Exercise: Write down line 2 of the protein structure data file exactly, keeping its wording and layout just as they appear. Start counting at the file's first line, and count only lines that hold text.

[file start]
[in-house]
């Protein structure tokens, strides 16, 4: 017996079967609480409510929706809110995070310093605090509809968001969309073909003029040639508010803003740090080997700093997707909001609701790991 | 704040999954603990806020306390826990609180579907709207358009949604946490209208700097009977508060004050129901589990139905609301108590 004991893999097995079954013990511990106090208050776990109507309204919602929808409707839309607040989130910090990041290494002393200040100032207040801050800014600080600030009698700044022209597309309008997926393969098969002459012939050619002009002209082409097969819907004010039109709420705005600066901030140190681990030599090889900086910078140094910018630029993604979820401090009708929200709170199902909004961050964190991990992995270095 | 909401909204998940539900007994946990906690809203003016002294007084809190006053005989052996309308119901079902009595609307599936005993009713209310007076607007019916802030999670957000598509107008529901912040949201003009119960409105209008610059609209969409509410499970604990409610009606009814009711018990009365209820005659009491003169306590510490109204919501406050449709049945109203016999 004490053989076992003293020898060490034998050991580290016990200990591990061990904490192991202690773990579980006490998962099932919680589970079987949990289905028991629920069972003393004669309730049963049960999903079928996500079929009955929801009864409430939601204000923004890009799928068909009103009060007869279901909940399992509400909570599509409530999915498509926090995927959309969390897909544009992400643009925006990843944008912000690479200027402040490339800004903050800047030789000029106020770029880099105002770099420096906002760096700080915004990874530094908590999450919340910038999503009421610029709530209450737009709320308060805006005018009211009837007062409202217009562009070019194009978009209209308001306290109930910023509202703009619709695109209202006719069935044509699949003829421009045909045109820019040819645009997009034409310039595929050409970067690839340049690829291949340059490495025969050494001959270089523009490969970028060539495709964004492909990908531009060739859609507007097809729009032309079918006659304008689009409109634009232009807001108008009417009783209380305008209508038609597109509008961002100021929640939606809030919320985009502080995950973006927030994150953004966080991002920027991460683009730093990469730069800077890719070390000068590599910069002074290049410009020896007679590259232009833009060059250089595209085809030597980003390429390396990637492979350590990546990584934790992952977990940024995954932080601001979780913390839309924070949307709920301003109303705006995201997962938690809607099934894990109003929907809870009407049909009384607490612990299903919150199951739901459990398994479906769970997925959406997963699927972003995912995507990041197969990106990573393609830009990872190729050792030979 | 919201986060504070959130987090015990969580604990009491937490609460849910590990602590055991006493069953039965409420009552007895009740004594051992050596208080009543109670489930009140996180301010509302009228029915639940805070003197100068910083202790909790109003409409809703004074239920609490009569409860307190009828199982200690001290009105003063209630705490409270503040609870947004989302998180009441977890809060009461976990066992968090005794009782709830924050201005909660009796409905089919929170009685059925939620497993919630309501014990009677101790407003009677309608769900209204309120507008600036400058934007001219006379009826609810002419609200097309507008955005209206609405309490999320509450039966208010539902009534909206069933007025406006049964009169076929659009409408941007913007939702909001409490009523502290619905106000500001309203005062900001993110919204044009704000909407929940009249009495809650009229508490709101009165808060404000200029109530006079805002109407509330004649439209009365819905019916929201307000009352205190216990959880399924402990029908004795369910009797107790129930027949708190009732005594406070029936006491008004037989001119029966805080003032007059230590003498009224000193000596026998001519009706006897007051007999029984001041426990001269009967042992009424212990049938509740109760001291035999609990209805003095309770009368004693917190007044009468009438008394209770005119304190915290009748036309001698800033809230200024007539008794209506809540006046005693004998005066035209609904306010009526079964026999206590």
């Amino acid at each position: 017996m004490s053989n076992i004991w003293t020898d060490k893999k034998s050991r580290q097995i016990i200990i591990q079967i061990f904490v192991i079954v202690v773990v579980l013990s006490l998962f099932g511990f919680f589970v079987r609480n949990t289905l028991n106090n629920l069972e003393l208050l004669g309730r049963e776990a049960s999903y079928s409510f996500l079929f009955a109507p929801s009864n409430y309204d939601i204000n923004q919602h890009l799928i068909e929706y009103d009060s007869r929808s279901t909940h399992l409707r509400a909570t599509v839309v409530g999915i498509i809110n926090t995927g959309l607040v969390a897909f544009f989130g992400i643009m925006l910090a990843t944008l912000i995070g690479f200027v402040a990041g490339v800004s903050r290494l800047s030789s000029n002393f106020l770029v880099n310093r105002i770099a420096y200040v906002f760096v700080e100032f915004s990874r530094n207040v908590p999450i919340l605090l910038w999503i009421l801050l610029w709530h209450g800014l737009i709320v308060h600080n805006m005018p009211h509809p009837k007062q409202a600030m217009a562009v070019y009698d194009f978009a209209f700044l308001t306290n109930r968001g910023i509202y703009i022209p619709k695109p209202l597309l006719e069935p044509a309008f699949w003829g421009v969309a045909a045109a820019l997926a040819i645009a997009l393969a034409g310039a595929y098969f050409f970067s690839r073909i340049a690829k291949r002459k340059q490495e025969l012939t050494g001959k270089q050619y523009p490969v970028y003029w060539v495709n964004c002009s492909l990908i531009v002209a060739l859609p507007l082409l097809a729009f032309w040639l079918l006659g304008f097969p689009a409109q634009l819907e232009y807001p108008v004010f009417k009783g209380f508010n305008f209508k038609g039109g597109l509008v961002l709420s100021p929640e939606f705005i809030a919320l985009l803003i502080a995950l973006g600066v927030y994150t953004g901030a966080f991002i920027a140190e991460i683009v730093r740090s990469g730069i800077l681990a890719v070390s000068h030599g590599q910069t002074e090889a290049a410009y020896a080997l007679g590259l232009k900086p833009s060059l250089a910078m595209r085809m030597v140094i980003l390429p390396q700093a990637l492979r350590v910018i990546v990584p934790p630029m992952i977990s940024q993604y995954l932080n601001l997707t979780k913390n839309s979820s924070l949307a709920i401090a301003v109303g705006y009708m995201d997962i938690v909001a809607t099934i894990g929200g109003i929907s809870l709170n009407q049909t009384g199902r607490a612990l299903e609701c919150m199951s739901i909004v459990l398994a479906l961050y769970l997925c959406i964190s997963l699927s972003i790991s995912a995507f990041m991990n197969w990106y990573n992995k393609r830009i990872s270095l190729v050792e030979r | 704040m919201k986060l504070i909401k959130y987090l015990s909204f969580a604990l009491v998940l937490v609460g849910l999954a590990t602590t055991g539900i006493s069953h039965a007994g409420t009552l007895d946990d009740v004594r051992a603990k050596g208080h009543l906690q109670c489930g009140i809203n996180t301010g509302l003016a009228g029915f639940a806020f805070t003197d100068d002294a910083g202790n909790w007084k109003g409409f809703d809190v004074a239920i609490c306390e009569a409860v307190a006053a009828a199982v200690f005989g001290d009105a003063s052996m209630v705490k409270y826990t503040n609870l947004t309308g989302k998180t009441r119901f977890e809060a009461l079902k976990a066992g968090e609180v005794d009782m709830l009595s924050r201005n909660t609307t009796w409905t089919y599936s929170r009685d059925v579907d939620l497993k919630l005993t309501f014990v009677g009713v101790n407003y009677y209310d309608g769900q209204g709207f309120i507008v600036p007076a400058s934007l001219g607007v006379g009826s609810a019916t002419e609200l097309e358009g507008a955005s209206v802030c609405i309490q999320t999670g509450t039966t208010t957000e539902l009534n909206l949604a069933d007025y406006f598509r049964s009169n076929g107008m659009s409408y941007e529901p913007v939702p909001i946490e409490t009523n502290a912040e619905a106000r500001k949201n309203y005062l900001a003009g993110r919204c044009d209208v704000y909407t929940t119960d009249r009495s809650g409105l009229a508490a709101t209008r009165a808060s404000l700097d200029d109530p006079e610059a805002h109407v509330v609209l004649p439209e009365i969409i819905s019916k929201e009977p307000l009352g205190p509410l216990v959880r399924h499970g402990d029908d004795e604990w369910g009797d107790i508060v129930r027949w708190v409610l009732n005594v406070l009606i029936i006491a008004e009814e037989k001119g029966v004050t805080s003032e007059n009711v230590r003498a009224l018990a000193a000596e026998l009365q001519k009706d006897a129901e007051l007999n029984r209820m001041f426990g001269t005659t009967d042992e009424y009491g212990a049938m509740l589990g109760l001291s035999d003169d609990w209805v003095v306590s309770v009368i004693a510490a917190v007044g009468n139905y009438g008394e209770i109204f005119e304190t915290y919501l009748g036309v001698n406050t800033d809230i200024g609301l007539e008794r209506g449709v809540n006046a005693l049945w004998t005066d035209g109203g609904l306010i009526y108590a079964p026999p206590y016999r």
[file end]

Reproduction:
């Protein structure tokens, strides 16, 4: 017996079967609480409510929706809110995070310093605090509809968001969309073909003029040639508010803003740090080997700093997707909001609701790991 | 704040999954603990806020306390826990609180579907709207358009949604946490209208700097009977508060004050129901589990139905609301108590 004991893999097995079954013990511990106090208050776990109507309204919602929808409707839309607040989130910090990041290494002393200040100032207040801050800014600080600030009698700044022209597309309008997926393969098969002459012939050619002009002209082409097969819907004010039109709420705005600066901030140190681990030599090889900086910078140094910018630029993604979820401090009708929200709170199902909004961050964190991990992995270095 | 909401909204998940539900007994946990906690809203003016002294007084809190006053005989052996309308119901079902009595609307599936005993009713209310007076607007019916802030999670957000598509107008529901912040949201003009119960409105209008610059609209969409509410499970604990409610009606009814009711018990009365209820005659009491003169306590510490109204919501406050449709049945109203016999 004490053989076992003293020898060490034998050991580290016990200990591990061990904490192991202690773990579980006490998962099932919680589970079987949990289905028991629920069972003393004669309730049963049960999903079928996500079929009955929801009864409430939601204000923004890009799928068909009103009060007869279901909940399992509400909570599509409530999915498509926090995927959309969390897909544009992400643009925006990843944008912000690479200027402040490339800004903050800047030789000029106020770029880099105002770099420096906002760096700080915004990874530094908590999450919340910038999503009421610029709530209450737009709320308060805006005018009211009837007062409202217009562009070019194009978009209209308001306290109930910023509202703009619709695109209202006719069935044509699949003829421009045909045109820019040819645009997009034409310039595929050409970067690839340049690829291949340059490495025969050494001959270089523009490969970028060539495709964004492909990908531009060739859609507007097809729009032309079918006659304008689009409109634009232009807001108008009417009783209380305008209508038609597109509008961002100021929640939606809030919320985009502080995950973006927030994150953004966080991002920027991460683009730093990469730069800077890719070390000068590599910069002074290049410009020896007679590259232009833009060059250089595209085809030597980003390429390396990637492979350590990546990584934790992952977990940024995954932080601001979780913390839309924070949307709920301003109303705006995201997962938690809607099934894990109003929907809870009407049909009384607490612990299903919150199951739901459990398994479906769970997925959406997963699927972003995912995507990041197969990106990573393609830009990872190729050792030979 | 919201986060504070959130987090015990969580604990009491937490609460849910590990602590055991006493069953039965409420009552007895009740004594051992050596208080009543109670489930009140996180301010509302009228029915639940805070003197100068910083202790909790109003409409809703004074239920609490009569409860307190009828199982200690001290009105003063209630705490409270503040609870947004989302998180009441977890809060009461976990066992968090005794009782709830924050201005909660009796409905089919929170009685059925939620497993919630309501014990009677101790407003009677309608769900209204309120507008600036400058934007001219006379009826609810002419609200097309507008955005209206609405309490999320509450039966208010539902009534909206069933007025406006049964009169076929659009409408941007913007939702909001409490009523502290619905106000500001309203005062900001993110919204044009704000909407929940009249009495809650009229508490709101009165808060404000200029109530006079805002109407509330004649439209009365819905019916929201307000009352205190216990959880399924402990029908004795369910009797107790129930027949708190009732005594406070029936006491008004037989001119029966805080003032007059230590003498009224000193000596026998001519009706006897007051007999029984001041426990001269009967042992009424212990049938509740109760001291035999609990209805003095309770009368004693917190007044009468009438008394209770005119304190915290009748036309001698800033809230200024007539008794209506809540006046005693004998005066035209609904306010009526079964026999206590």